One of most difficult tasks a jazz musician faces is to infuse the music with a unique personality. Neoclassicism has been the rule since the 1980s, a trend concretized by the Ken Burns series "Jazz," which deliberately downplayed the achievements of contemporary jazz artists.
If Burns ever wanted to correct the considerable damage he inflicted on the music's continuing progress, he could do a lot worse than note the career of pianist-songwriter Patricia Barber.
Barber is a singular success in defining her own territory. Her songwriting is completely unique, and on her last record, "Nightclub," she demonstrated a command of standards as well. This set her up for the most daring creative gambit of her career, "Verse," a magnificent album whose evocative, even sometimes harsh words are perfectly crafted to its startling melodies.
"Verse is about songwriting, and about trying to create new material with both a narrow and broad construction of what vocal jazz is now," said Barber. "I have been diligent about trying to learn from, absorb, and acknowledge the great American songwriters whose songs have been appropriated as repertoire by the jazz masters.
And yet, we are all a product of our time, and there are definite aspects of alternative pop music and contemporary classical music on this album as well. On this CD there is respectful homage to Cole Porter, George Gershwin, Mose Allison, Rogers and Hart, Joni Mitchell, Antonio Carlos Jobim, Sting, Laurie Anderson and many more."
Barber is more just than a poet, singer, or songwriter. None of these categories alone can do justice to the fullness of her artistic presentation. Her thoughtful, clever lyrics seem naked on the page. She twists each syllable rhythmically, attaching subtle shades of melodic variation in a voice that often whispers but never reaches a shout. Her audacious approach to melody and song structure should place her in rare company as a jazz singer, yet this work begs to be seen more in the context of crossover masters from Tony Bennett to Joni Mitchell. In fact, "Verse" offers strong emotional echoes of Joni Mitchell's masterpiece "Blue."
Musically, Barber relies less on her own piano playing on "Verse" than the atmospheric settings created by bassist Michael Arnopol and drummer Joey Baron (Eric Montzka takes over the drums on the album's centerpiece, "I Eat Your Words") and outstanding lead performances from Dave Douglas (check the muted solo on "Regular Pleasures") and guitarist Neal Alger, whose playing ranges from contemplative acoustic guitar solos to searing, pointillist electric guitar accents.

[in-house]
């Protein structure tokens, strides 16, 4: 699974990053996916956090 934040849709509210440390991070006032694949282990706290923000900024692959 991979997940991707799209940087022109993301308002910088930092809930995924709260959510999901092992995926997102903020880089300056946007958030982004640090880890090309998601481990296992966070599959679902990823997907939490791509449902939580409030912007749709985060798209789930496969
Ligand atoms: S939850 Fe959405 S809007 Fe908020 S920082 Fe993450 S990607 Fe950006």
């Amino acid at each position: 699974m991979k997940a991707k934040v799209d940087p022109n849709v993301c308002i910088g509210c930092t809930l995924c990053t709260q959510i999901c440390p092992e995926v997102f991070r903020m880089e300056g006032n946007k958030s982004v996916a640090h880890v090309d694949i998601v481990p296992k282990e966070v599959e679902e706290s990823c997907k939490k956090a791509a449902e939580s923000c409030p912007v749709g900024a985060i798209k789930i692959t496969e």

"The producer in me deliberately made this decision," she said, "and the pianist in me regretted it. I worked with Dave on my album 'modern cool.' He's so special. In my opinion he's the best jazz trumpeter on the planet and I wrote many of these tunes with him in mind. So this is a sequel of sorts to 'modern cool.' Also, the way I was hearing the songs in my head had more to do with the guitar than the piano. In a loose way, 'Verse' is a Patricia Barbara homage to Joni Mitchell."
The inspired music is all very much in service of Barber's intricately crafted word structures. The frozen-smile horrors of "The Fire," the brutal self-mutilation of "Pieces," the somnambulist democracy of "Regular Pleasures," are all incisive observations about the soul-destroying nature of contemporary life.
The album ends on a masterpiece, "If I Were Blue." Barber, floating along on a deep, resonant melodic line, likens her mood to striking visual images associated with various artists. "Bring on the pelting rain," she cries, "palpable sensual pain/like Goya in his studio/in the thick of night/absence is/dull and silent."
"Sometimes I start with a melodic or rhythmic hook," Barber explained, "or maybe a harmonic progression. Sometimes I just let my emotions dictate the course. Everyone's written a song about being blue, and while there is a sense of melancholy in this tune, it's also about literally being the color blue.
"My fondest dream would be that my songwriting and performance speak effectively to the past, present and future of the jazz art form that I love," she concluded. "This task is, after all, the task of any artist: to create a ruthlessly individual vision of the art from the inside out.
"These are not mediocre aspirations, but then why waste your time on those? Something much larger than myself and my effort will determine if I have been successful at my artistic mission."